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FAA, TSA Sequesters Could Impact Repair Stations

On March 1, the automatic spending cuts known as “sequestration” took effect, cutting billions of dollars from federal spending. While a few programs including the Airport Improvement Program are largely exempt, the majority of government investment accounts will suffer cutbacks of nearly five percent.

The $486 million stripped from the FAA’s $9.7 billion operations budget will likely be the most impactful for repair stations. The Aeronautical Repair Station Association (ARSA) warned lawmakers that such cuts could exacerbate certification and inspection delays for repair stations, hindering job creation and economic growth.

Sequestration also cuts $264 million from the Transportation Security Agency’s (TSA) $5.3 billion aviation security budget. These reductions could further delay finalization of the repair station security rule that is preventing the FAA from approving foreign part 145 certifications.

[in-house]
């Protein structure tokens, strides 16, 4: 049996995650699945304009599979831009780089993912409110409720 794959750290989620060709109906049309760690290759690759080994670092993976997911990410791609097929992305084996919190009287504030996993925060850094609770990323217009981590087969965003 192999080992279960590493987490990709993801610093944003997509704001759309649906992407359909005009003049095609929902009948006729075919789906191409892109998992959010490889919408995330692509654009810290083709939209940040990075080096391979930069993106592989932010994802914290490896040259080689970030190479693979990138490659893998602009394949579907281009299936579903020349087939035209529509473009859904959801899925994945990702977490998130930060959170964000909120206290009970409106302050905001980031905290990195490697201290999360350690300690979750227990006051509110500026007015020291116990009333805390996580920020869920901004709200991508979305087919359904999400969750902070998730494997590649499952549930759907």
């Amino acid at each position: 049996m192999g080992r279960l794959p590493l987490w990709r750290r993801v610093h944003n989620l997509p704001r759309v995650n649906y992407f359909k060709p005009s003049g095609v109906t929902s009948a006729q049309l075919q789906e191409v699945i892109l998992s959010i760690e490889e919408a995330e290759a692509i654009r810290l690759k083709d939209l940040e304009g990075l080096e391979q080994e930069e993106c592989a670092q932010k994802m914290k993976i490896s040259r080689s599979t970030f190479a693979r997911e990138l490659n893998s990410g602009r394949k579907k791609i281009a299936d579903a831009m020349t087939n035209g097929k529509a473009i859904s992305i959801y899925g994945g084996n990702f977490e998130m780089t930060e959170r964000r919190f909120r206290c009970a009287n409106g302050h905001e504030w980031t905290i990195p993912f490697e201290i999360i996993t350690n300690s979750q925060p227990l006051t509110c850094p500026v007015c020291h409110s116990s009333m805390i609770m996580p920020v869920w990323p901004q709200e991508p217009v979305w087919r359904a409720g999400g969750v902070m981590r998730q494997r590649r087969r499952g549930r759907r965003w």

Overall, roughly $1.2 trillion will be cut from government spending over the next ten years, with $85 billion this fiscal year alone.

Though the Congressional Budget Office estimates sequestration will shave 0.6 percentage points from the economy’s annual growth rate, the actual impact is still unknown. Lawmakers are already working to replenish funds to certain agencies hit by the spending cuts, particularly the Department of Defense.

Visit ARSAaction.org to urge your lawmakers to pursue comprehensive budget and tax reforms that propel our country forward.



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